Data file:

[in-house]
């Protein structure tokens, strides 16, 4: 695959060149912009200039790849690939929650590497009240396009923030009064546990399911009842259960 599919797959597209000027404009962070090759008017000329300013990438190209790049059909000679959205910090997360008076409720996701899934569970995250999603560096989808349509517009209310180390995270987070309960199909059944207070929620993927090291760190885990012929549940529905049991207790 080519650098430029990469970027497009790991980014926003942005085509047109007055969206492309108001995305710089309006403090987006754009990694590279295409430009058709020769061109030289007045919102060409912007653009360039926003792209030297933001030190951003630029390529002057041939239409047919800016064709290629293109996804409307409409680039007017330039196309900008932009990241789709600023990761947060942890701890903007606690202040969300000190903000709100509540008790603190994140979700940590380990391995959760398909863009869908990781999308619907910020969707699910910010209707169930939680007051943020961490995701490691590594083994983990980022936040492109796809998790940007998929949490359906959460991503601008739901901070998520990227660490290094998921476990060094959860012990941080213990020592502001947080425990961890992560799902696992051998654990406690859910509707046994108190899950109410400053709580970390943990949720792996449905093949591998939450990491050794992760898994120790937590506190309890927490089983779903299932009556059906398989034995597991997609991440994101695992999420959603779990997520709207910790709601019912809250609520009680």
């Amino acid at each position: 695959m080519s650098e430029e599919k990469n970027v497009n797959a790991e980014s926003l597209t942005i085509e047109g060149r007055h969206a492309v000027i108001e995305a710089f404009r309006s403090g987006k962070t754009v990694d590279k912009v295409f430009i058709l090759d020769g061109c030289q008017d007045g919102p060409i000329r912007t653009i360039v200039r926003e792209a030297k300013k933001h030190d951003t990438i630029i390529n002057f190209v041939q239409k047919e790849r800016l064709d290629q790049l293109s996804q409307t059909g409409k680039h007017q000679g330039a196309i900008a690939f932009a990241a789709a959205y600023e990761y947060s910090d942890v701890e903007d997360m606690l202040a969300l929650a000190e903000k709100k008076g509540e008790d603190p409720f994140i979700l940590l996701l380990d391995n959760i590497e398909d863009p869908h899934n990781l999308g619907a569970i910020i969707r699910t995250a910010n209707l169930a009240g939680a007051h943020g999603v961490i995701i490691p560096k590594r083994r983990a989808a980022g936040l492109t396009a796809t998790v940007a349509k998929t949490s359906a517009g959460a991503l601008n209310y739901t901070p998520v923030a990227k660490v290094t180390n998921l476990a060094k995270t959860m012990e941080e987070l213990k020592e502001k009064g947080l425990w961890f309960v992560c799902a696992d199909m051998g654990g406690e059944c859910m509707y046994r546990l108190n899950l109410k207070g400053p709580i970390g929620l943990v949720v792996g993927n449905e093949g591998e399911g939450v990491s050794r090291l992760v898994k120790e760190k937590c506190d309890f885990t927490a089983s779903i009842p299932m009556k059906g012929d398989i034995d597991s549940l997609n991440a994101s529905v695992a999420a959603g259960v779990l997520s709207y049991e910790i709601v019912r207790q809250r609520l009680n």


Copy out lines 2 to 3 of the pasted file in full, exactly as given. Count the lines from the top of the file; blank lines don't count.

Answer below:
């Protein structure tokens, strides 16, 4: 695959060149912009200039790849690939929650590497009240396009923030009064546990399911009842259960 599919797959597209000027404009962070090759008017000329300013990438190209790049059909000679959205910090997360008076409720996701899934569970995250999603560096989808349509517009209310180390995270987070309960199909059944207070929620993927090291760190885990012929549940529905049991207790 080519650098430029990469970027497009790991980014926003942005085509047109007055969206492309108001995305710089309006403090987006754009990694590279295409430009058709020769061109030289007045919102060409912007653009360039926003792209030297933001030190951003630029390529002057041939239409047919800016064709290629293109996804409307409409680039007017330039196309900008932009990241789709600023990761947060942890701890903007606690202040969300000190903000709100509540008790603190994140979700940590380990391995959760398909863009869908990781999308619907910020969707699910910010209707169930939680007051943020961490995701490691590594083994983990980022936040492109796809998790940007998929949490359906959460991503601008739901901070998520990227660490290094998921476990060094959860012990941080213990020592502001947080425990961890992560799902696992051998654990406690859910509707046994108190899950109410400053709580970390943990949720792996449905093949591998939450990491050794992760898994120790937590506190309890927490089983779903299932009556059906398989034995597991997609991440994101695992999420959603779990997520709207910790709601019912809250609520009680």
């Amino acid at each position: 695959m080519s650098e430029e599919k990469n970027v497009n797959a790991e980014s926003l597209t942005i085509e047109g060149r007055h969206a492309v000027i108001e995305a710089f404009r309006s403090g987006k962070t754009v990694d590279k912009v295409f430009i058709l090759d020769g061109c030289q008017d007045g919102p060409i000329r912007t653009i360039v200039r926003e792209a030297k300013k933001h030190d951003t990438i630029i390529n002057f190209v041939q239409k047919e790849r800016l064709d290629q790049l293109s996804q409307t059909g409409k680039h007017q000679g330039a196309i900008a690939f932009a990241a789709a959205y600023e990761y947060s910090d942890v701890e903007d997360m606690l202040a969300l929650a000190e903000k709100k008076g509540e008790d603190p409720f994140i979700l940590l996701l380990d391995n959760i590497e398909d863009p869908h899934n990781l999308g619907a569970i910020i969707r699910t995250a910010n209707l169930a009240g939680a007051h943020g999603v961490i995701i490691p560096k590594r083994r983990a989808a980022g936040l492109t396009a796809t998790v940007a349509k998929t949490s359906a517009g959460a991503l601008n209310y739901t901070p998520v923030a990227k660490v290094t180390n998921l476990a060094k995270t959860m012990e941080e987070l213990k020592e502001k009064g947080l425990w961890f309960v992560c799902a696992d199909m051998g654990g406690e059944c859910m509707y046994r546990l108190n899950l109410k207070g400053p709580i970390g929620l943990v949720v792996g993927n449905e093949g591998e399911g939450v990491s050794r090291l992760v898994k120790e760190k937590c506190d309890f885990t927490a089983s779903i009842p299932m009556k059906g012929d398989i034995d597991s549940l997609n991440a994101s529905v695992a999420a959603g259960v779990l997520s709207y049991e910790i709601v019912r207790q809250r609520l009680n």